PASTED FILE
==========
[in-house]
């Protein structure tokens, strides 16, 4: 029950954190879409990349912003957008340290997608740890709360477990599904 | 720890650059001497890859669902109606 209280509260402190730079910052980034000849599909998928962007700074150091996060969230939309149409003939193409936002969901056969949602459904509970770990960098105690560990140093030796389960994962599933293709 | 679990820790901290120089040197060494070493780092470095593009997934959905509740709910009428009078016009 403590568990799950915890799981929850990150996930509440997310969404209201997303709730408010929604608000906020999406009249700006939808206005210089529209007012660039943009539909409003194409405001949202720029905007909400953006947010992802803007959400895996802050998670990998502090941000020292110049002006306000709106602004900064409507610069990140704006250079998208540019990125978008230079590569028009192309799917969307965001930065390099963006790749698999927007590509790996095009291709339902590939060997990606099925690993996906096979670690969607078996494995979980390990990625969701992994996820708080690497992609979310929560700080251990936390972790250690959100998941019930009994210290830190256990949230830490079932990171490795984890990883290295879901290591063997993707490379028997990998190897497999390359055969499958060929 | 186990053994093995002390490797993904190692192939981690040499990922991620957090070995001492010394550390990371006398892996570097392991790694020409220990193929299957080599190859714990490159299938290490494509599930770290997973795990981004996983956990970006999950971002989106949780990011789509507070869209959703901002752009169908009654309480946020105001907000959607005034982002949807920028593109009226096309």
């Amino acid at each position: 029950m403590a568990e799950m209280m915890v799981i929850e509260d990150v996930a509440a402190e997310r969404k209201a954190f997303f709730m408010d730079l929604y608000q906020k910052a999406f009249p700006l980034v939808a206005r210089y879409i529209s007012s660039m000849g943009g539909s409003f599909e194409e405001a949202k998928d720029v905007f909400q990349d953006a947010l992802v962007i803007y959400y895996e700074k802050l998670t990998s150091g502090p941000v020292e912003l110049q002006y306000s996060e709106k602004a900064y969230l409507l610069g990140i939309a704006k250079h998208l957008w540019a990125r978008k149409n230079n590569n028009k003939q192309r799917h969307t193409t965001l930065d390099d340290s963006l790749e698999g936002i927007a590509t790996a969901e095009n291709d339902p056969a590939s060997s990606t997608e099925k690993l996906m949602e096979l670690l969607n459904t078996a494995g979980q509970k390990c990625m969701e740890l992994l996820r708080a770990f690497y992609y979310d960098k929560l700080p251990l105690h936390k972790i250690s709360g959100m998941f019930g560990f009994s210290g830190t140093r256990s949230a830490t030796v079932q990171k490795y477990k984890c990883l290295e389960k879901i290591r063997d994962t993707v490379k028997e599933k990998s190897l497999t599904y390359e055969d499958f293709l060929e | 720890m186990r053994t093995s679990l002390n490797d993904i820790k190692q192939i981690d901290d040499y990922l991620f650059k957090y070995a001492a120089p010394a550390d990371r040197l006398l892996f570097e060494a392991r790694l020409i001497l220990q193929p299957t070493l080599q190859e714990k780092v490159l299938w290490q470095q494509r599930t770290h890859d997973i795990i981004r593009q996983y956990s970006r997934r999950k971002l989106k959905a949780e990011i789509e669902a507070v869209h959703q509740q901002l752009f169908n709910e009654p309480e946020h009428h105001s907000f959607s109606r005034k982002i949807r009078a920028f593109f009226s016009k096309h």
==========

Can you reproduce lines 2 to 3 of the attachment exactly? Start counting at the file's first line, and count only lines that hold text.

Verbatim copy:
């Protein structure tokens, strides 16, 4: 029950954190879409990349912003957008340290997608740890709360477990599904 | 720890650059001497890859669902109606 209280509260402190730079910052980034000849599909998928962007700074150091996060969230939309149409003939193409936002969901056969949602459904509970770990960098105690560990140093030796389960994962599933293709 | 679990820790901290120089040197060494070493780092470095593009997934959905509740709910009428009078016009 403590568990799950915890799981929850990150996930509440997310969404209201997303709730408010929604608000906020999406009249700006939808206005210089529209007012660039943009539909409003194409405001949202720029905007909400953006947010992802803007959400895996802050998670990998502090941000020292110049002006306000709106602004900064409507610069990140704006250079998208540019990125978008230079590569028009192309799917969307965001930065390099963006790749698999927007590509790996095009291709339902590939060997990606099925690993996906096979670690969607078996494995979980390990990625969701992994996820708080690497992609979310929560700080251990936390972790250690959100998941019930009994210290830190256990949230830490079932990171490795984890990883290295879901290591063997993707490379028997990998190897497999390359055969499958060929 | 186990053994093995002390490797993904190692192939981690040499990922991620957090070995001492010394550390990371006398892996570097392991790694020409220990193929299957080599190859714990490159299938290490494509599930770290997973795990981004996983956990970006999950971002989106949780990011789509507070869209959703901002752009169908009654309480946020105001907000959607005034982002949807920028593109009226096309």
């Amino acid at each position: 029950m403590a568990e799950m209280m915890v799981i929850e509260d990150v996930a509440a402190e997310r969404k209201a954190f997303f709730m408010d730079l929604y608000q906020k910052a999406f009249p700006l980034v939808a206005r210089y879409i529209s007012s660039m000849g943009g539909s409003f599909e194409e405001a949202k998928d720029v905007f909400q990349d953006a947010l992802v962007i803007y959400y895996e700074k802050l998670t990998s150091g502090p941000v020292e912003l110049q002006y306000s996060e709106k602004a900064y969230l409507l610069g990140i939309a704006k250079h998208l957008w540019a990125r978008k149409n230079n590569n028009k003939q192309r799917h969307t193409t965001l930065d390099d340290s963006l790749e698999g936002i927007a590509t790996a969901e095009n291709d339902p056969a590939s060997s990606t997608e099925k690993l996906m949602e096979l670690l969607n459904t078996a494995g979980q509970k390990c990625m969701e740890l992994l996820r708080a770990f690497y992609y979310d960098k929560l700080p251990l105690h936390k972790i250690s709360g959100m998941f019930g560990f009994s210290g830190t140093r256990s949230a830490t030796v079932q990171k490795y477990k984890c990883l290295e389960k879901i290591r063997d994962t993707v490379k028997e599933k990998s190897l497999t599904y390359e055969d499958f293709l060929e | 720890m186990r053994t093995s679990l002390n490797d993904i820790k190692q192939i981690d901290d040499y990922l991620f650059k957090y070995a001492a120089p010394a550390d990371r040197l006398l892996f570097e060494a392991r790694l020409i001497l220990q193929p299957t070493l080599q190859e714990k780092v490159l299938w290490q470095q494509r599930t770290h890859d997973i795990i981004r593009q996983y956990s970006r997934r999950k971002l989106k959905a949780e990011i789509e669902a507070v869209h959703q509740q901002l752009f169908n709910e009654p309480e946020h009428h105001s907000f959607s109606r005034k982002i949807r009078a920028f593109f009226s016009k096309h």